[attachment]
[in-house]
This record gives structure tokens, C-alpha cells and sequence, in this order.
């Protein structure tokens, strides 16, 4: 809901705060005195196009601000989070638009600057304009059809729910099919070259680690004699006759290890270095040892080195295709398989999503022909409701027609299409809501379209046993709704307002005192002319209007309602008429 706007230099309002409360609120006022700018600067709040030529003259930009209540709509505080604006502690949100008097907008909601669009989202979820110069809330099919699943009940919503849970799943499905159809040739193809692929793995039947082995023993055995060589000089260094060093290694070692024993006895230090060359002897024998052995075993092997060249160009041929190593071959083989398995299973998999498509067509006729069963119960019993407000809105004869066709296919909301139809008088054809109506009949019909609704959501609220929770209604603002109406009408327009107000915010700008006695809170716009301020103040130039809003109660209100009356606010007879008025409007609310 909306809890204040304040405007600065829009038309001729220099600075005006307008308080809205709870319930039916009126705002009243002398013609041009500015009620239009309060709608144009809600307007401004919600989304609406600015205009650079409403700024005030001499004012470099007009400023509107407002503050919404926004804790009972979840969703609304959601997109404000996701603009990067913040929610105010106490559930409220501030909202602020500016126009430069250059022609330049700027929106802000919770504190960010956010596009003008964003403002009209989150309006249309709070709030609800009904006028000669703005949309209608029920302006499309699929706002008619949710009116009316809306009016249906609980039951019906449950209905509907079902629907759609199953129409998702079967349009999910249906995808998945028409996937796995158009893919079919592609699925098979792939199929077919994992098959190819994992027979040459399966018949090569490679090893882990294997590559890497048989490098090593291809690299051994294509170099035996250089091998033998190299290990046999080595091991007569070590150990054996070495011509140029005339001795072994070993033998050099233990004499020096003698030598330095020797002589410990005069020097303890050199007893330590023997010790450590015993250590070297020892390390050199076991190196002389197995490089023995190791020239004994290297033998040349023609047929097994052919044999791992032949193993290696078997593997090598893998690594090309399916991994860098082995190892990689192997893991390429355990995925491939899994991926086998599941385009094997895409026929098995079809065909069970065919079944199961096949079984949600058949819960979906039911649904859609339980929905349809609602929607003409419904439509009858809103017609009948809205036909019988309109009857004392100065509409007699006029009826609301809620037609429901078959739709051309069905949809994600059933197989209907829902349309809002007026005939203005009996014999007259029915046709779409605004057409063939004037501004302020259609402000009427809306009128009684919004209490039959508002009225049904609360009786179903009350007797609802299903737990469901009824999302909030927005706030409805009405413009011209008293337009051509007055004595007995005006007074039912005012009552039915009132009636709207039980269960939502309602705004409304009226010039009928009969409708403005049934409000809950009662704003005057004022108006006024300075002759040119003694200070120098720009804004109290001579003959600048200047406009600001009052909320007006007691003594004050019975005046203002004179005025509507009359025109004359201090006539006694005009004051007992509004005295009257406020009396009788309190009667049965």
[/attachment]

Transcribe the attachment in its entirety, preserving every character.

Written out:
[in-house]
This record gives structure tokens, C-alpha cells and sequence, in this order.
């Protein structure tokens, strides 16, 4: 809901705060005195196009601000989070638009600057304009059809729910099919070259680690004699006759290890270095040892080195295709398989999503022909409701027609299409809501379209046993709704307002005192002319209007309602008429 706007230099309002409360609120006022700018600067709040030529003259930009209540709509505080604006502690949100008097907008909601669009989202979820110069809330099919699943009940919503849970799943499905159809040739193809692929793995039947082995023993055995060589000089260094060093290694070692024993006895230090060359002897024998052995075993092997060249160009041929190593071959083989398995299973998999498509067509006729069963119960019993407000809105004869066709296919909301139809008088054809109506009949019909609704959501609220929770209604603002109406009408327009107000915010700008006695809170716009301020103040130039809003109660209100009356606010007879008025409007609310 909306809890204040304040405007600065829009038309001729220099600075005006307008308080809205709870319930039916009126705002009243002398013609041009500015009620239009309060709608144009809600307007401004919600989304609406600015205009650079409403700024005030001499004012470099007009400023509107407002503050919404926004804790009972979840969703609304959601997109404000996701603009990067913040929610105010106490559930409220501030909202602020500016126009430069250059022609330049700027929106802000919770504190960010956010596009003008964003403002009209989150309006249309709070709030609800009904006028000669703005949309209608029920302006499309699929706002008619949710009116009316809306009016249906609980039951019906449950209905509907079902629907759609199953129409998702079967349009999910249906995808998945028409996937796995158009893919079919592609699925098979792939199929077919994992098959190819994992027979040459399966018949090569490679090893882990294997590559890497048989490098090593291809690299051994294509170099035996250089091998033998190299290990046999080595091991007569070590150990054996070495011509140029005339001795072994070993033998050099233990004499020096003698030598330095020797002589410990005069020097303890050199007893330590023997010790450590015993250590070297020892390390050199076991190196002389197995490089023995190791020239004994290297033998040349023609047929097994052919044999791992032949193993290696078997593997090598893998690594090309399916991994860098082995190892990689192997893991390429355990995925491939899994991926086998599941385009094997895409026929098995079809065909069970065919079944199961096949079984949600058949819960979906039911649904859609339980929905349809609602929607003409419904439509009858809103017609009948809205036909019988309109009857004392100065509409007699006029009826609301809620037609429901078959739709051309069905949809994600059933197989209907829902349309809002007026005939203005009996014999007259029915046709779409605004057409063939004037501004302020259609402000009427809306009128009684919004209490039959508002009225049904609360009786179903009350007797609802299903737990469901009824999302909030927005706030409805009405413009011209008293337009051509007055004595007995005006007074039912005012009552039915009132009636709207039980269960939502309602705004409304009226010039009928009969409708403005049934409000809950009662704003005057004022108006006024300075002759040119003694200070120098720009804004109290001579003959600048200047406009600001009052909320007006007691003594004050019975005046203002004179005025509507009359025109004359201090006539006694005009004051007992509004005295009257406020009396009788309190009667049965």